Many teachers in New Mexico were relieved when Hanna Skandera resigned as Commissioner of the Public Education Department. Skandera never met the minimum legal requirement to hold the post; she had never been a teacher. She was a protege of Jeb Bush and wanted to bring the Florida model of high-stakes testing, accountability, and privatization to New Mexico. She subscribed to her mentor’s radical anti-public school, anti-teacher policies and even served as chair of Jeb’s Chiefs for Change, a far-right group.
The American Federation of Teachers and the Albuquerque Federation of Teachers filed suit against Skandera’s value-added teacher evaluation program, which counted student test scores as 50% of each teacher’s evaluation. Teachers hated this flawed and inaccurate method. See here. The New Mexico courts have enjoined the state from applying penalties based on its VAM. The New Mexico method is the toughest in the nation; it finds about 30% of teachers to be ineffective. New Mexico has a growing teacher shortage, due to low teacher pay and poor working conditions. Skandera did nothing to support teachers, nor has Governor Martinez.
Although Skandera has left, help is not on the way. Governor Susanna Martinez has appointed Christopher Ruszkowski, a deputy of Skandera, to take Skandera’s place.
“Ruszkowski arrived in New Mexico in April 2016 to oversee the Public Education Department’s research agenda, policies and academic priorities, including PARCC testing, school grades and pre-kindergarten….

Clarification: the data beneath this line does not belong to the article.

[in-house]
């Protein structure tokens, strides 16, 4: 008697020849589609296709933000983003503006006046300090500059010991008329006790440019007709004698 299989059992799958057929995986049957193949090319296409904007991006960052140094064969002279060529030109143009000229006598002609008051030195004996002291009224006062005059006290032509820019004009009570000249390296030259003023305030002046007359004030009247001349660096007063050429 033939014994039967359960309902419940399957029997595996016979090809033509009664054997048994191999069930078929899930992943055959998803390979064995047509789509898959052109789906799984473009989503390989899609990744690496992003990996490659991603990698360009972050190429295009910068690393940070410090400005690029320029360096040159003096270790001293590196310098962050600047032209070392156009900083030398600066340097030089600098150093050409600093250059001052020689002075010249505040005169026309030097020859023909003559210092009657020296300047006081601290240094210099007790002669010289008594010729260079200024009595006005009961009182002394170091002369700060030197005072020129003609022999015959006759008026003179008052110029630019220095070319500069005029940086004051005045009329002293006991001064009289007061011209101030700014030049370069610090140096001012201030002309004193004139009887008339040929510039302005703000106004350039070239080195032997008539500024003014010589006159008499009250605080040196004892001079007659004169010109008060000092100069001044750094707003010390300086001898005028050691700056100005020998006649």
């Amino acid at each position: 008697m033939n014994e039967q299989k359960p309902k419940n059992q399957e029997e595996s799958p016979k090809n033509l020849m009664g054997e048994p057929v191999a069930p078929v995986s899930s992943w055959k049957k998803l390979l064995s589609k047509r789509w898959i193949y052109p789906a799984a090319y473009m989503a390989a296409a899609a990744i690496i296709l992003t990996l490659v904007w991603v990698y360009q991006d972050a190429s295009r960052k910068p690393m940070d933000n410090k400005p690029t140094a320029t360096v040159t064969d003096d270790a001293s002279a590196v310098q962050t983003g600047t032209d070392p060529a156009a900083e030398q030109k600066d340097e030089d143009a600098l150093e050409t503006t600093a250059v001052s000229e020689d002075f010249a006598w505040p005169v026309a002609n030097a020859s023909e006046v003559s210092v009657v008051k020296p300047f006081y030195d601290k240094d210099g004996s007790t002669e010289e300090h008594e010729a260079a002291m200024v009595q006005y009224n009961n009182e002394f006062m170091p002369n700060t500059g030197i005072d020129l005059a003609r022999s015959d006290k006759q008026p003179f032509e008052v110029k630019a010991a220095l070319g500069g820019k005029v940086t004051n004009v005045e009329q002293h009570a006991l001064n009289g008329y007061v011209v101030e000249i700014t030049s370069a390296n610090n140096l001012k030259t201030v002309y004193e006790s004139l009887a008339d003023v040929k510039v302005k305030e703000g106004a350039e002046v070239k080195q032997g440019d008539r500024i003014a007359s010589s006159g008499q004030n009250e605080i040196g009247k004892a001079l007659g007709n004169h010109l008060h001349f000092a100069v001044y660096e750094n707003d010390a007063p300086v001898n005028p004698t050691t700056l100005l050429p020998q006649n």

“Born in Chicago, Ruszkowski spent three years teaching in Miami and Boston schools through Teach for America, then received a master’s degree in education policy from Stanford University. He most recently worked for the Delaware Department of Education, earning accolades from the state’s Democratic governor.
“Ruszkowski told the Journal on Wednesday that he is excited to lead New Mexico’s PED and maintain its “strong foundation.”
“(Teachers) are saying, ‘Let’s have some stability for once. Let’s have some continuity for once. Let’s not have another pendulum swing,’ ” Ruszkowski said. ” It’s very rare for a state to have the opportunity to have some degree of stability and continuity in its core systems over the course of a decade. New Mexico is getting there.”
In other words, the new chief thinks that teachers want to maintain and deepen Skandera’s hated policies.
Ruszkowski went out of his way to praise the Gates-funded Teachers Plus organization and to lob criticism at the NEA and AFT.
“Ruszkowski said he has yet to meet with Albuquerque Public Schools Superintendent Raquel Reedy, who oversees the state’s largest district, with more than 80, 000 students, and who often disagreed with Skandera’s reform efforts.
“Ruszkowski said districts in cities including San Antonio, Denver and Phoenix are making strides, while APS continues to struggle. Districts must adopt innovative approaches to education if they want to improve outcomes, Ruszkowski said.”
This last comment was an outright smear. None of those districts participate in NAEP, and there is no objective basis for comparing them, other than to note that those districts are in the forefront of privatization, which has shown no gains, except for schools that cherrypick their students and exclude those with disabilities.
It is time for New Mexico to elect a new Governor, one who wants to improve public schools, not destroy them.
from novemoore http://ift.tt/2s5FxRq